Carlos Ghosn's main objective during his latest visit to Brazil was to personally announce two long-awaited models, one each from Renault and Nissan, though he also said a sub-US$10,000 (pretax) car was a possibility with help from India.

The Sandero Stepway sold here as a Renault (it has Dacia origins), seeks to follow the new wave of the 'adventure look' created by Fiat.

It follows the same ride height hike and extravagant exterior décor formula already seen on the Fiat Palio Weekend and VW CrossFox.

Renault's São Paulo Design Centre said the Stepway was developed for South American markets and nothing like it is planned for the European Dacia Sandero line.

A sixth model due under Renault's Commitment 2009 plan, destined for the Cordoba, Argentina, plant, is still missing but Ghosn decided not to comment about that.

The first five - Mégane II saloon and estate, Logan, Sandero and Sandero Stepway - are all Brazilian-made.

Local betting is on the new Clio II-based Symbol/Thalia saloon unveiled this week at the Moscow motor show. This compact saloon is a logical successor for the current Clio sedan built only in Argentina. Certainly, yesterday's official announcement did not mention South America as a destination for the Turkish-built versions.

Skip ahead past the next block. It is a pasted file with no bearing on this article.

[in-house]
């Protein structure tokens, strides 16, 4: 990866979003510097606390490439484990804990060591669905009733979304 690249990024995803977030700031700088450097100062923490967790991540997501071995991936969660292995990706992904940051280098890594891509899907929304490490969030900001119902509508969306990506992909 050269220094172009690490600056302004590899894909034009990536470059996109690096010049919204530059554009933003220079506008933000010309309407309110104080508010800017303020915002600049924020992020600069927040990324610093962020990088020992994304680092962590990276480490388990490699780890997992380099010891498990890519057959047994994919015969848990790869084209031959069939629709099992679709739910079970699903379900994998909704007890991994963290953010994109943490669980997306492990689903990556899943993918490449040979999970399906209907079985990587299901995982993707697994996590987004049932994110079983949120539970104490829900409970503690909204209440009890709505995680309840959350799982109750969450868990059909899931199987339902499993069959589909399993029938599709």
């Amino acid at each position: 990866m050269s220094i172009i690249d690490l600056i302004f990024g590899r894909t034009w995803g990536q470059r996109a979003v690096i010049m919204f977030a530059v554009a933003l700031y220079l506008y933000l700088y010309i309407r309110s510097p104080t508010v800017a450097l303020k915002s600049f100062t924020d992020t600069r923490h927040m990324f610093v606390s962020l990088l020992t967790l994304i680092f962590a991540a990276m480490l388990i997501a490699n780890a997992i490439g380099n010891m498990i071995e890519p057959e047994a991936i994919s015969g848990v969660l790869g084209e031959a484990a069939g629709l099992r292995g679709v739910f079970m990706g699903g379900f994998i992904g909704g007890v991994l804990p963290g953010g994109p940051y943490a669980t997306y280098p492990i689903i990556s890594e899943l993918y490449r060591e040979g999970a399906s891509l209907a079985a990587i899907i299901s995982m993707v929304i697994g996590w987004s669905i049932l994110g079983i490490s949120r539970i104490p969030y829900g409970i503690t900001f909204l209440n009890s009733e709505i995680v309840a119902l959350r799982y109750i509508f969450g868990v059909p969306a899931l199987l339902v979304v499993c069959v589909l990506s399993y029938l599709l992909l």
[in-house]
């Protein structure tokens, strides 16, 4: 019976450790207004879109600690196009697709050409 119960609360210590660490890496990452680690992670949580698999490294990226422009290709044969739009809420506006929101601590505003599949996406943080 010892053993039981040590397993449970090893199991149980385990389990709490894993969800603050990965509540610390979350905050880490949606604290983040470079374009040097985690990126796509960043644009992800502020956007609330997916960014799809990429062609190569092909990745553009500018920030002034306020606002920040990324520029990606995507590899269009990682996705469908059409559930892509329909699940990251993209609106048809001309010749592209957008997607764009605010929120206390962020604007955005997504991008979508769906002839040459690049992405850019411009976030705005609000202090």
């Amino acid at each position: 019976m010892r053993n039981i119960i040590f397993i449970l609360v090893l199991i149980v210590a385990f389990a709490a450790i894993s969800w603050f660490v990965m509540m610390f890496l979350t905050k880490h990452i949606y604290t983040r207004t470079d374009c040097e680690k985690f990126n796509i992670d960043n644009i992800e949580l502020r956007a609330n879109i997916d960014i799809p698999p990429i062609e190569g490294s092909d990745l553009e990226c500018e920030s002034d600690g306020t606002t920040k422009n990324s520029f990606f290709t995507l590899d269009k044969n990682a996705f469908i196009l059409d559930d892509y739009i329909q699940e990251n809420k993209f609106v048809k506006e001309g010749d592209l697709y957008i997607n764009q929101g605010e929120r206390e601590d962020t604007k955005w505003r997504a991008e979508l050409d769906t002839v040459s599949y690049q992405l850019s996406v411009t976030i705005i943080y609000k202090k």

The five-seat Livina and the seven-seat Grand Livina are the first Nissan light passenger vehicles to be built in Brazil (from mid-2009), alongside the new Frontier pickup, currently imported from Thailand. The X-Terra SUV and previous Frontier have just been phased out.

The Livina is a compact one-box model on the alliance's B0 architecture (Logan/Sandero) and was made first in China in 2007, then in Indonesia, Taiwan and South Africa.

Ghosn admitted for the first time that a model priced under US$10,000 (before taxes) could be launched, based on what is under development with Indian automaker Bajaj Auto.

"Not similar, for regulations and customer demand are different. Everybody wants to buy a new car. Today, the most affordable Brazilian car, albeit outdated, already costs $10,000 before taxes", he said.

The executive said automakers must be ready for a world car fleet five times larger than now. He noted that, according to the International Monetary Fund, there will be 3bn cars on the road by 2050 and nearly all this growth will take place in emerging markets, especially in the BRIC countries (Brazil, Russia, India, China).

In the short term, he sees annual growth in China falling to 10% and expects model mix to change following recent petrol price hikes.

However, nothing is likely to change in oil-rich Russia.

He expects sales in Brazil to grow slightly above 10% in 2009 and Renault to consolidate as the fifth best-selling brand here.

Fernando Calmon